Your thoughts on nomination of Amy Coney Barrett

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It was just a few days ago that President Donald Trump announced his nomination of Judge Amy Coney Barrett to the Supreme Court. A graduate of Notre Dame Law School, Barrett's ties to the charismatic Christian religious group, People of Praise, has come into question. But is her Catholic faith important? Jesuit Fr. Thomas Reese writes that it is important, but irrelevant, meanwhile NCR political columnist Michael Sean Winters writes that she is the kind of cafeteria Catholic that continues to damage the U.S. church. Following are letters to the editor responding to the news. The letters have been edited for length and clarity.

As a pro-life Democrat, I admire Judge Amy Coney Barrett and I also believe that Barrett's appointment to the Supreme Court could actually be of benefit for Joe Biden's campaign.

Having achieved a more pro-life Supreme court, it may force Catholics to focus on other important life issues like health care, abolishing the death penalty, care for the natural environment and immigration.

The U.S. Catholic Conference of Bishops have written about all of these important issues and the stance of the bishops clashes with the Trump administration. I would hope that we will not be single issue voters. Catholics need to be reminded that we should not only advocate for the protection of life but also for policies which promote and foster the quality of human life.


Garden City, New York

Letters to the Editor


My, oh my, here we go again! Although I would hope that Judge Amy Coney Barrett would honor her duty to law and justice, I am afraid she would be compromised by the dictates of the Roman Catholic Church. 

If you rely on the Bible as a sole source for your judgements, remember, the Bible is a book of metaphors to inform the peoples of the issues of the times and some toward love and equality and others toward power, fear and punishment.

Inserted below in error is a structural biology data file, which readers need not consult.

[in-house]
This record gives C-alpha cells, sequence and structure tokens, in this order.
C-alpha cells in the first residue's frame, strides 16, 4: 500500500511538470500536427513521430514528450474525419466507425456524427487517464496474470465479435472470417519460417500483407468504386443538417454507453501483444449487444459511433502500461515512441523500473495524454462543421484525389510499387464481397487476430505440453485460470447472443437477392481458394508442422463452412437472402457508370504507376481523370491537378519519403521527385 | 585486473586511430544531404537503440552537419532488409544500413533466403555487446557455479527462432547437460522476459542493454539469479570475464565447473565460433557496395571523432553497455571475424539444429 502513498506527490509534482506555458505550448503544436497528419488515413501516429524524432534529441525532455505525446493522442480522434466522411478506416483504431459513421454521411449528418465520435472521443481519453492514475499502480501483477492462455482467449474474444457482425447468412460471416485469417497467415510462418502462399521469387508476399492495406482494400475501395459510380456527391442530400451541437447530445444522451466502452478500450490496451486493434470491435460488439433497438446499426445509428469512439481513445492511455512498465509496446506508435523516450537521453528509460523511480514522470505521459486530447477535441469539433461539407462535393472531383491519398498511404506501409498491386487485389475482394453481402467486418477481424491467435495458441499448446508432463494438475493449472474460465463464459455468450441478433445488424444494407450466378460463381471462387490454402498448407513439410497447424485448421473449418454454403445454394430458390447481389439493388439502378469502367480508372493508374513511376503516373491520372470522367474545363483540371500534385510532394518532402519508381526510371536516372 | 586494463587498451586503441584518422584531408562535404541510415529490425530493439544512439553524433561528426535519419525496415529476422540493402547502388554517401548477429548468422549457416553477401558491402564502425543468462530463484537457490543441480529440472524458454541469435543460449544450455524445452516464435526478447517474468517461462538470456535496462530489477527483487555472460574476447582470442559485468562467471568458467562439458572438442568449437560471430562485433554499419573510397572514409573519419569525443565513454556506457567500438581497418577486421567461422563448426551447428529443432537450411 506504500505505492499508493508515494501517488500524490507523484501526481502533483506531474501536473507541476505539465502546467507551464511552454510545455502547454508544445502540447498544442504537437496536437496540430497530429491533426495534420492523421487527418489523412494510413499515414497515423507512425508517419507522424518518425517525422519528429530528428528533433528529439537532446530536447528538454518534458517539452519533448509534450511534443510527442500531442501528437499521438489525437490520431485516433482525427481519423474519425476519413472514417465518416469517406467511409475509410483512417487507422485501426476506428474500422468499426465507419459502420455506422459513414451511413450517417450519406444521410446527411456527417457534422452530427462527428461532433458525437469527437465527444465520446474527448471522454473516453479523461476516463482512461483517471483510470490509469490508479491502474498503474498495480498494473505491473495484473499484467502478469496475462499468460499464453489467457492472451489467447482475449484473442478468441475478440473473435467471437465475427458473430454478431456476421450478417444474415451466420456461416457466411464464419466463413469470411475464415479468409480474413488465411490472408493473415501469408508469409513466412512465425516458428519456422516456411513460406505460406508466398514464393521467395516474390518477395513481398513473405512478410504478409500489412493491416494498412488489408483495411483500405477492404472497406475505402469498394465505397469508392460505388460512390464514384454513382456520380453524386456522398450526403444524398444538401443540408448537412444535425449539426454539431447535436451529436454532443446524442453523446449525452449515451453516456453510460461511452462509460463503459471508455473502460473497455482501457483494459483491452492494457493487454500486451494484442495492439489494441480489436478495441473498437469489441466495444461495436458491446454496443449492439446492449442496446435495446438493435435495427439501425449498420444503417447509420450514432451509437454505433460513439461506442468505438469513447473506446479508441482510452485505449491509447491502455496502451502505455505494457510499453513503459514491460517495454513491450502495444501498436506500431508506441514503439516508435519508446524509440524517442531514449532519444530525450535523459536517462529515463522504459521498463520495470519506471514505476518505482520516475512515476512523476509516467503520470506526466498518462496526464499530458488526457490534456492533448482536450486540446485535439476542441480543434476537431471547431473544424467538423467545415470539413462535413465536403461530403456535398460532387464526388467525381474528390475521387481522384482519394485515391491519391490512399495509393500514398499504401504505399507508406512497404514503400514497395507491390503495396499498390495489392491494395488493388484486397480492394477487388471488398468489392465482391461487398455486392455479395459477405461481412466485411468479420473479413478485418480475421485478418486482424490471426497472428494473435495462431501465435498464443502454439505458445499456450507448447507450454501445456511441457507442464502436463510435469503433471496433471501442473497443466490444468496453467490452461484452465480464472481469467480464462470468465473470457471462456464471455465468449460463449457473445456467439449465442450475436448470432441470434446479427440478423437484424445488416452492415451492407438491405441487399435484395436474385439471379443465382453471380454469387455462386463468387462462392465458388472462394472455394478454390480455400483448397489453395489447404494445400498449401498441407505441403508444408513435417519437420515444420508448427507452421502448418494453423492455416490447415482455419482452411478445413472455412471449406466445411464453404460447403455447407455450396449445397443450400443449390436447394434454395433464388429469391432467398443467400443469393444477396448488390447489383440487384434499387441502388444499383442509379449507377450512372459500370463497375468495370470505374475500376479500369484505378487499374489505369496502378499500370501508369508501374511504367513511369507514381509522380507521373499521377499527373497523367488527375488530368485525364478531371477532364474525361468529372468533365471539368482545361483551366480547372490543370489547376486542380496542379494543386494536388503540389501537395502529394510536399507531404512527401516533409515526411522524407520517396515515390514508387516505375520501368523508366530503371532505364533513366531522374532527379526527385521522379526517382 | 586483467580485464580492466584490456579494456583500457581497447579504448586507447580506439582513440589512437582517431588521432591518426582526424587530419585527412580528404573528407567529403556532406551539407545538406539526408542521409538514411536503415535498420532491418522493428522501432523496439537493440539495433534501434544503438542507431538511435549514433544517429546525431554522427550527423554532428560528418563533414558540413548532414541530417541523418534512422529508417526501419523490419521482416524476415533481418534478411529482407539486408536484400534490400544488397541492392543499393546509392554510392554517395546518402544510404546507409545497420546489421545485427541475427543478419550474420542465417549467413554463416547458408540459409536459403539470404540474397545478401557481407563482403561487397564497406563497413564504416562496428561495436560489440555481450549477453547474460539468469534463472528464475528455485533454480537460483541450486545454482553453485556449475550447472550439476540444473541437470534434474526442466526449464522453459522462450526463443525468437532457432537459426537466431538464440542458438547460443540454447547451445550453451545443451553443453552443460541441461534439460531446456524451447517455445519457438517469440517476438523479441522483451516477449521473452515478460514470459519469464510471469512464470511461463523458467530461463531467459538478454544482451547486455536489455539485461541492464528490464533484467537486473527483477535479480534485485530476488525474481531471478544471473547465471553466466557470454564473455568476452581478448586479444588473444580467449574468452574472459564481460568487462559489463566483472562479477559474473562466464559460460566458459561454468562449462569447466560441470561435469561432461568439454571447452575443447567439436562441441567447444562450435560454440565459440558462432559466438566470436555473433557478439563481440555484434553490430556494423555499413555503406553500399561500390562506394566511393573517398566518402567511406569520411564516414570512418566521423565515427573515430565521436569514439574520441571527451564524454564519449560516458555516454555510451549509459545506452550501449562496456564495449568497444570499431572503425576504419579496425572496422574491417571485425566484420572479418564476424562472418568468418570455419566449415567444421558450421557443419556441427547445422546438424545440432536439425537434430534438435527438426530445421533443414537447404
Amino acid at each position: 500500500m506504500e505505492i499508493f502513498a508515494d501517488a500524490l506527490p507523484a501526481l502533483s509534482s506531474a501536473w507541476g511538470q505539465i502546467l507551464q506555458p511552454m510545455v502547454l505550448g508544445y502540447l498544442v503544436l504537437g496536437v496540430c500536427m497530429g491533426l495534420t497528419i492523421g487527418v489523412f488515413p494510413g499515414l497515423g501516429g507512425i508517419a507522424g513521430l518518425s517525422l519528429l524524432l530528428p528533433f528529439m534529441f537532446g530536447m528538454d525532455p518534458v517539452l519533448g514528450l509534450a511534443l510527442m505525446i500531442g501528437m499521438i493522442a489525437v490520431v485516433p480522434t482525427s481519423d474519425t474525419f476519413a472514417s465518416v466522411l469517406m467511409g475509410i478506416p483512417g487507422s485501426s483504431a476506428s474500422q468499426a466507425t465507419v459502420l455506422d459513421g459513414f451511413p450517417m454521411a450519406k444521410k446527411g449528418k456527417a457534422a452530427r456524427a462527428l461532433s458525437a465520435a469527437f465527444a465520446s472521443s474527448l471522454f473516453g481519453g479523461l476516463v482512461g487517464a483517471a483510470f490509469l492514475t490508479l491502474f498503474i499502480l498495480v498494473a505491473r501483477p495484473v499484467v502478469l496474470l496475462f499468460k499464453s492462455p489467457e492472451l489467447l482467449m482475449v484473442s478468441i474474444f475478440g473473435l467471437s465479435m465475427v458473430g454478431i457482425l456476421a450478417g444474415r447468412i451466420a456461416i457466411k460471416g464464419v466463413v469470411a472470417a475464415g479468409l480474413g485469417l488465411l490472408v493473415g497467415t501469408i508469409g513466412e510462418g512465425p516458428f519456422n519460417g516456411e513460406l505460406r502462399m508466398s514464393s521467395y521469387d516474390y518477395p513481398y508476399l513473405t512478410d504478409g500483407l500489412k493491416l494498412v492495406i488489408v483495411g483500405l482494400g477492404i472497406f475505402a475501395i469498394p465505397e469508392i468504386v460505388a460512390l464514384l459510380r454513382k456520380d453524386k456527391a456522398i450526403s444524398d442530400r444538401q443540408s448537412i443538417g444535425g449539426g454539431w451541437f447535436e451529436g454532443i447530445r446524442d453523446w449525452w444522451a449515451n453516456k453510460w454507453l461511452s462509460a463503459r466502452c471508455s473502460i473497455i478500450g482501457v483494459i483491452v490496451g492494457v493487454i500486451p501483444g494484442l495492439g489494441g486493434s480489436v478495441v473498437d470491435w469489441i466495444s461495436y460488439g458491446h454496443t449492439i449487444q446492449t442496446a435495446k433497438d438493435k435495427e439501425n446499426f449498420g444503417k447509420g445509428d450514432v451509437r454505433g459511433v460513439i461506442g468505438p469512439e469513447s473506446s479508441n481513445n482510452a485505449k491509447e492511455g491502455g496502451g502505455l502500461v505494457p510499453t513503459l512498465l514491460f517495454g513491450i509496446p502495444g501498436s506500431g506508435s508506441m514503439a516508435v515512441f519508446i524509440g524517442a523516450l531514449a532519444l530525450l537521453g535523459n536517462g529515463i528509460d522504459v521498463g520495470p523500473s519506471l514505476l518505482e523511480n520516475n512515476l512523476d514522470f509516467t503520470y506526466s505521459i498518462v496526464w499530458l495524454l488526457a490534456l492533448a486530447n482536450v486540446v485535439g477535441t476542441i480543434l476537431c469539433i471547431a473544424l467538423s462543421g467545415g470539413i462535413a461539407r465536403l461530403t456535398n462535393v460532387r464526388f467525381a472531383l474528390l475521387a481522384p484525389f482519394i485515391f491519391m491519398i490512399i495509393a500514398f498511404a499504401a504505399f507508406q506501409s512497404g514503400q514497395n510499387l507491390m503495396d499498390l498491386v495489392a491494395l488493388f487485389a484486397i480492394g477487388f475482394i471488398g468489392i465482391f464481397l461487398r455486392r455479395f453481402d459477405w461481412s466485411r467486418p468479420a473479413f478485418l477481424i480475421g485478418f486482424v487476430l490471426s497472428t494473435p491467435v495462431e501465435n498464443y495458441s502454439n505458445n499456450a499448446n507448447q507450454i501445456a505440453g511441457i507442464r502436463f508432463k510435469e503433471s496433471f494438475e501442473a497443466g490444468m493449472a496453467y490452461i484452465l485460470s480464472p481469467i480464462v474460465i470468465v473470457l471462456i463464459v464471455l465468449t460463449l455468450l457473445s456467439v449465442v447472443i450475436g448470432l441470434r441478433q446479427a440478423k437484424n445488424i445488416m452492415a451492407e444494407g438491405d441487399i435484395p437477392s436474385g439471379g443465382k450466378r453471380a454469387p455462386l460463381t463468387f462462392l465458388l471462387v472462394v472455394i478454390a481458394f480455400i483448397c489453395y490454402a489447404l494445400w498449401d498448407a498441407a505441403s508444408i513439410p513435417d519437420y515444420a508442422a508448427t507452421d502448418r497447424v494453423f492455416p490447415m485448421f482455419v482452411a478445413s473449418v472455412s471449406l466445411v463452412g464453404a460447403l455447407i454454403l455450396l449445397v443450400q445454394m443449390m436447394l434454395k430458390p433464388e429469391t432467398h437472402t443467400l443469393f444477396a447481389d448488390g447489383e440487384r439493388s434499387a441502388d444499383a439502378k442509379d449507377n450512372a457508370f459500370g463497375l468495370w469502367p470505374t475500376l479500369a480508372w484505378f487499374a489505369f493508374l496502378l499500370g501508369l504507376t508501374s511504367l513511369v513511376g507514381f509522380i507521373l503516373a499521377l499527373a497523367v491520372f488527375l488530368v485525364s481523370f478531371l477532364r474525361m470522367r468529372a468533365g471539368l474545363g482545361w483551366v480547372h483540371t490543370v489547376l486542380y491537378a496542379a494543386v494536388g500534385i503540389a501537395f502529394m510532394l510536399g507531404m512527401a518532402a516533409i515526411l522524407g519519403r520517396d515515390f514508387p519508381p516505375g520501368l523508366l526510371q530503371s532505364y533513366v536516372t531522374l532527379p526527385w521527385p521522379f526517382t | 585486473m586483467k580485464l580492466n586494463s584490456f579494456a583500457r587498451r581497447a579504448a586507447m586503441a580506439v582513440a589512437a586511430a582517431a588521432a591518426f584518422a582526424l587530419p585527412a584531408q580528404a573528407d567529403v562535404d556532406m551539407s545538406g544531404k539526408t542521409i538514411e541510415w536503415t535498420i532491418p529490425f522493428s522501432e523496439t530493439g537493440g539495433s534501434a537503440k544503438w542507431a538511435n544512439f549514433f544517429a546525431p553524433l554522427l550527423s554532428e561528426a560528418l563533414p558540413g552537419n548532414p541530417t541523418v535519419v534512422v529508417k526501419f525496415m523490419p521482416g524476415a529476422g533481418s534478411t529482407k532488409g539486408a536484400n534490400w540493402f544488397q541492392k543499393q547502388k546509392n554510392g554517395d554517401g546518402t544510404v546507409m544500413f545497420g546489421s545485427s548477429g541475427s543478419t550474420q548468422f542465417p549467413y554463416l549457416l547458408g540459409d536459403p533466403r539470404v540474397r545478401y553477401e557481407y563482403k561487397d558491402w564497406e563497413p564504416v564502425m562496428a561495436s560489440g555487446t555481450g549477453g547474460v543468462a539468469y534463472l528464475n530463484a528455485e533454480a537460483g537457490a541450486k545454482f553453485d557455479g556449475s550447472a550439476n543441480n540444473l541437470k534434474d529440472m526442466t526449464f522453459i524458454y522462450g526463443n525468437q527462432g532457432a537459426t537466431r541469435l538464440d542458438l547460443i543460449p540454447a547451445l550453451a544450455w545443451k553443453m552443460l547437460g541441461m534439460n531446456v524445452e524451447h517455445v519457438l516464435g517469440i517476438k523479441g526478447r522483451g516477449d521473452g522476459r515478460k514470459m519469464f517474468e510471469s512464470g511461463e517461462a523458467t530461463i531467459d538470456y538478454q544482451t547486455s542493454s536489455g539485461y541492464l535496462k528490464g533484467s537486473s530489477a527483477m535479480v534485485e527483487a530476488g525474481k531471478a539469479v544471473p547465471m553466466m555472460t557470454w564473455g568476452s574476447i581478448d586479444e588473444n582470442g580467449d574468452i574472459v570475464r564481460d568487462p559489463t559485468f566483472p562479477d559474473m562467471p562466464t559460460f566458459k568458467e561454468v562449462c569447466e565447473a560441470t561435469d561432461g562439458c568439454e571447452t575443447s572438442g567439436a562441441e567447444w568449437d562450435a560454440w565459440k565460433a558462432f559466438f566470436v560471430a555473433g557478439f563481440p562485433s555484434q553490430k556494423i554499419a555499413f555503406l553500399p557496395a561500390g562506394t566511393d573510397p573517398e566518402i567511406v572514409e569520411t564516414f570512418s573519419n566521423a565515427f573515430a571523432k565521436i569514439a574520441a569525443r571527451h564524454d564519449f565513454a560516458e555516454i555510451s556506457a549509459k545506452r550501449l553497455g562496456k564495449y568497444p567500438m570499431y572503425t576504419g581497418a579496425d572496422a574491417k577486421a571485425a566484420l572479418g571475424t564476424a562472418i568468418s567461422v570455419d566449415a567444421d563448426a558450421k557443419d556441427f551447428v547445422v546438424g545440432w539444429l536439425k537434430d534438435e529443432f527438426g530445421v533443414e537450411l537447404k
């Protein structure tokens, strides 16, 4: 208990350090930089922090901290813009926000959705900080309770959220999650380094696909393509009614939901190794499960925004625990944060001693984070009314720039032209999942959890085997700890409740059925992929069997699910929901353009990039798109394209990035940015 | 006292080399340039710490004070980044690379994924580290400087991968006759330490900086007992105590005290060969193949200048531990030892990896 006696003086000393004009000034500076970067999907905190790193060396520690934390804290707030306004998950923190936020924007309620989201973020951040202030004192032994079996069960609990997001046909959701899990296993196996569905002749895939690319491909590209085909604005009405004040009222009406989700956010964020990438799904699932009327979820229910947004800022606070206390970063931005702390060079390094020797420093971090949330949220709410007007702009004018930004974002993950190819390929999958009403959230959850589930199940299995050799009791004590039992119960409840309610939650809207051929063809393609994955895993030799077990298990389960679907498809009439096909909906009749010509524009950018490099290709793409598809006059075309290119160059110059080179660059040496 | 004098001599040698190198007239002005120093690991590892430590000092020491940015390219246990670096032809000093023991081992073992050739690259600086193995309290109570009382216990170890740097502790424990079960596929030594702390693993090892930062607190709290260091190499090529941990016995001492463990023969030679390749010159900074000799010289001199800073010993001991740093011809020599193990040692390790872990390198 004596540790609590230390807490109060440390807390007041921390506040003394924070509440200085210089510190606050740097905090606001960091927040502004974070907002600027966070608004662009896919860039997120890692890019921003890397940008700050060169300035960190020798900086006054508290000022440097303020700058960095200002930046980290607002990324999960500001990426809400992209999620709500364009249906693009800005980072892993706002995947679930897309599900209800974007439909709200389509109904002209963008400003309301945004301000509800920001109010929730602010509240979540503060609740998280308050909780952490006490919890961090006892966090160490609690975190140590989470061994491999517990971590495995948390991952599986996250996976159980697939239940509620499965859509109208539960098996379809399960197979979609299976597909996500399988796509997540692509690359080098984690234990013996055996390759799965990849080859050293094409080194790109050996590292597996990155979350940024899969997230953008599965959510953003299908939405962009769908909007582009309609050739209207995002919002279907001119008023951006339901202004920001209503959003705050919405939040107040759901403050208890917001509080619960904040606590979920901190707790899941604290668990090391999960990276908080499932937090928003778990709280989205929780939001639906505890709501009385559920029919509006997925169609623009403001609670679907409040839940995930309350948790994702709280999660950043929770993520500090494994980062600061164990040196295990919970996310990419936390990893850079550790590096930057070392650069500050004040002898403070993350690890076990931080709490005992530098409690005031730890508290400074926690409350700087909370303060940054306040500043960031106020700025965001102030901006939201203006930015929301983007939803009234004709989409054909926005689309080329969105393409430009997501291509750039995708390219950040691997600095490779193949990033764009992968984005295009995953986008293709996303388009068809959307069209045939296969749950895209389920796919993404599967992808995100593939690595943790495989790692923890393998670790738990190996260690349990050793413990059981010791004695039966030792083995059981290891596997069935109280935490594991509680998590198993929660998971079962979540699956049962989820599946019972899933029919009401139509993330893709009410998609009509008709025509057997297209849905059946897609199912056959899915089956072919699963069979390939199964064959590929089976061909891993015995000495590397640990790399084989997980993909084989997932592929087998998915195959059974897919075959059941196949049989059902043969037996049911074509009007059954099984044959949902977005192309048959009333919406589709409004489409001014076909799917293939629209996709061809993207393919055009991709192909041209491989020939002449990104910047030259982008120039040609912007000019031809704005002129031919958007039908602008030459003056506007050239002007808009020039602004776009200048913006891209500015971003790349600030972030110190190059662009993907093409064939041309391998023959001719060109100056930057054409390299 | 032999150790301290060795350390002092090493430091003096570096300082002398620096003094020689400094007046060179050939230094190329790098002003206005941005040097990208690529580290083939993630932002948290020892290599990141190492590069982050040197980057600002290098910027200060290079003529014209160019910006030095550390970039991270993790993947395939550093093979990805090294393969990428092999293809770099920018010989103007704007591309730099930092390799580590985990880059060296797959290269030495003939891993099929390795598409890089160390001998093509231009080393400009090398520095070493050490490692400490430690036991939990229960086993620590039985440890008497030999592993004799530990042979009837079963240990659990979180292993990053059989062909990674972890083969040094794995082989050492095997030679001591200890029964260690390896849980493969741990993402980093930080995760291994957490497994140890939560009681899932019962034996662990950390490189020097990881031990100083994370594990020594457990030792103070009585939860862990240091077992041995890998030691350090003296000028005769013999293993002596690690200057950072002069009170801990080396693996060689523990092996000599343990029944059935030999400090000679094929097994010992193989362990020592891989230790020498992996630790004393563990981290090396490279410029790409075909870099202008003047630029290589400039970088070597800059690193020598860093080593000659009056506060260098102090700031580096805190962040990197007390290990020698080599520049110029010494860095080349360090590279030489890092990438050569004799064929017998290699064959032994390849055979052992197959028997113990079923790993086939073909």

Hopefully, she has evolved as a well-informed citizen, albeit a Catholic one, and knows that any religion tends to try and control one's mind and soul. 

Women are always the most vulnerable when controlled by the likes of mostly white male privilege and power over them. 

Tell me, Amy, even though you have seven children, have you ever given thought to artificial contraception? Natural family planning may or may not appeal to you. I feel sure you probably have many advantages to choose either, however many women don't. The Affordable Care Act affords women opportunities to take control from the Republicans and manage their own bodies. 

Dismantling the Affordable Care Act when many have no other means of taking care of themselves is an amount to cruelty — white privilege.

Supreme Court Justice Ruth Bader Ginsberg's heroic efforts for equality for women and men surely would be compromised with another four years with the current administration. 


Belleville, Illinois


I think that someone should publicly challenge Sen. Dianne Feinstein (D-California) to explain and justify her line of questioning of Judge Amy Coney Barrett. Does Feinstein realize how offensive her questioning was to even liberal Catholics? Does she realize that her display of her own ignorance exactly plays into the hands of President Donald Trump by insulting Catholics and alienating them from the Democratic Party?

Politically it is one of the most self-defeating behaviors one could imagine. Sen. Dick Durbin (D-Illinois) is not much better. Having read accounts of the judge's article on matters of conscience and the law, she seems to be saying the exact opposite of what Feinstein insinuates. If her conscience conflicts with enforcing the law, she would recuse herself. That is a very noble act to preserve both the integrity of conscience and of the law.